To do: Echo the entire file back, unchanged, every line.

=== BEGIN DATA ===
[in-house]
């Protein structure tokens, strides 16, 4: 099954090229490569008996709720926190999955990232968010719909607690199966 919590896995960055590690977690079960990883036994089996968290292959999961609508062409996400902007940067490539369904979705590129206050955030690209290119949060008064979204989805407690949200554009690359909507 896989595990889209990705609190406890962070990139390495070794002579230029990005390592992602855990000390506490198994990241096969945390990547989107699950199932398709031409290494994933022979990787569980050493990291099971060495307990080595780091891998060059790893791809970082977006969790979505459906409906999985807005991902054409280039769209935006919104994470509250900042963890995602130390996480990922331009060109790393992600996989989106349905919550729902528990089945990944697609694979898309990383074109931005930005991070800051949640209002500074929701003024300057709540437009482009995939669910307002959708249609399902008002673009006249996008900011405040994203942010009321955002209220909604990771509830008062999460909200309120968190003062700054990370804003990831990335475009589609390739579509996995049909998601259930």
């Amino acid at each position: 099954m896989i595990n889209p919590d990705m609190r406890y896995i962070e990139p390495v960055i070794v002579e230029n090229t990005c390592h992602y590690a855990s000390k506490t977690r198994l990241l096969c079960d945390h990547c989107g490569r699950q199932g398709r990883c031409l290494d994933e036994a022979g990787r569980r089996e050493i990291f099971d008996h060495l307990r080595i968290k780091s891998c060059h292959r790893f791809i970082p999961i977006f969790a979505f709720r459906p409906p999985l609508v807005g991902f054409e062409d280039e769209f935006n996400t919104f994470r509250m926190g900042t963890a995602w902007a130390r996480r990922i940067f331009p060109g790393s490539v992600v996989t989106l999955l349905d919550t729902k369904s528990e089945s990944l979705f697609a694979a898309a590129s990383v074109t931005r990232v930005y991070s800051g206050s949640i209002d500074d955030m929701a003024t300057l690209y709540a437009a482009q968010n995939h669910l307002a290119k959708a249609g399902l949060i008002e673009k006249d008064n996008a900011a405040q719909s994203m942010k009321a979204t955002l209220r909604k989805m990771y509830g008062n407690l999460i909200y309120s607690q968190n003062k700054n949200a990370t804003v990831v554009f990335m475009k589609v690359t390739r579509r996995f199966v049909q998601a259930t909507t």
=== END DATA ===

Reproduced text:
[in-house]
């Protein structure tokens, strides 16, 4: 099954090229490569008996709720926190999955990232968010719909607690199966 919590896995960055590690977690079960990883036994089996968290292959999961609508062409996400902007940067490539369904979705590129206050955030690209290119949060008064979204989805407690949200554009690359909507 896989595990889209990705609190406890962070990139390495070794002579230029990005390592992602855990000390506490198994990241096969945390990547989107699950199932398709031409290494994933022979990787569980050493990291099971060495307990080595780091891998060059790893791809970082977006969790979505459906409906999985807005991902054409280039769209935006919104994470509250900042963890995602130390996480990922331009060109790393992600996989989106349905919550729902528990089945990944697609694979898309990383074109931005930005991070800051949640209002500074929701003024300057709540437009482009995939669910307002959708249609399902008002673009006249996008900011405040994203942010009321955002209220909604990771509830008062999460909200309120968190003062700054990370804003990831990335475009589609390739579509996995049909998601259930």
């Amino acid at each position: 099954m896989i595990n889209p919590d990705m609190r406890y896995i962070e990139p390495v960055i070794v002579e230029n090229t990005c390592h992602y590690a855990s000390k506490t977690r198994l990241l096969c079960d945390h990547c989107g490569r699950q199932g398709r990883c031409l290494d994933e036994a022979g990787r569980r089996e050493i990291f099971d008996h060495l307990r080595i968290k780091s891998c060059h292959r790893f791809i970082p999961i977006f969790a979505f709720r459906p409906p999985l609508v807005g991902f054409e062409d280039e769209f935006n996400t919104f994470r509250m926190g900042t963890a995602w902007a130390r996480r990922i940067f331009p060109g790393s490539v992600v996989t989106l999955l349905d919550t729902k369904s528990e089945s990944l979705f697609a694979a898309a590129s990383v074109t931005r990232v930005y991070s800051g206050s949640i209002d500074d955030m929701a003024t300057l690209y709540a437009a482009q968010n995939h669910l307002a290119k959708a249609g399902l949060i008002e673009k006249d008064n996008a900011a405040q719909s994203m942010k009321a979204t955002l209220r909604k989805m990771y509830g008062n407690l999460i909200y309120s607690q968190n003062k700054n949200a990370t804003v990831v554009f990335m475009k589609v690359t390739r579509r996995f199966v049909q998601a259930t909507t």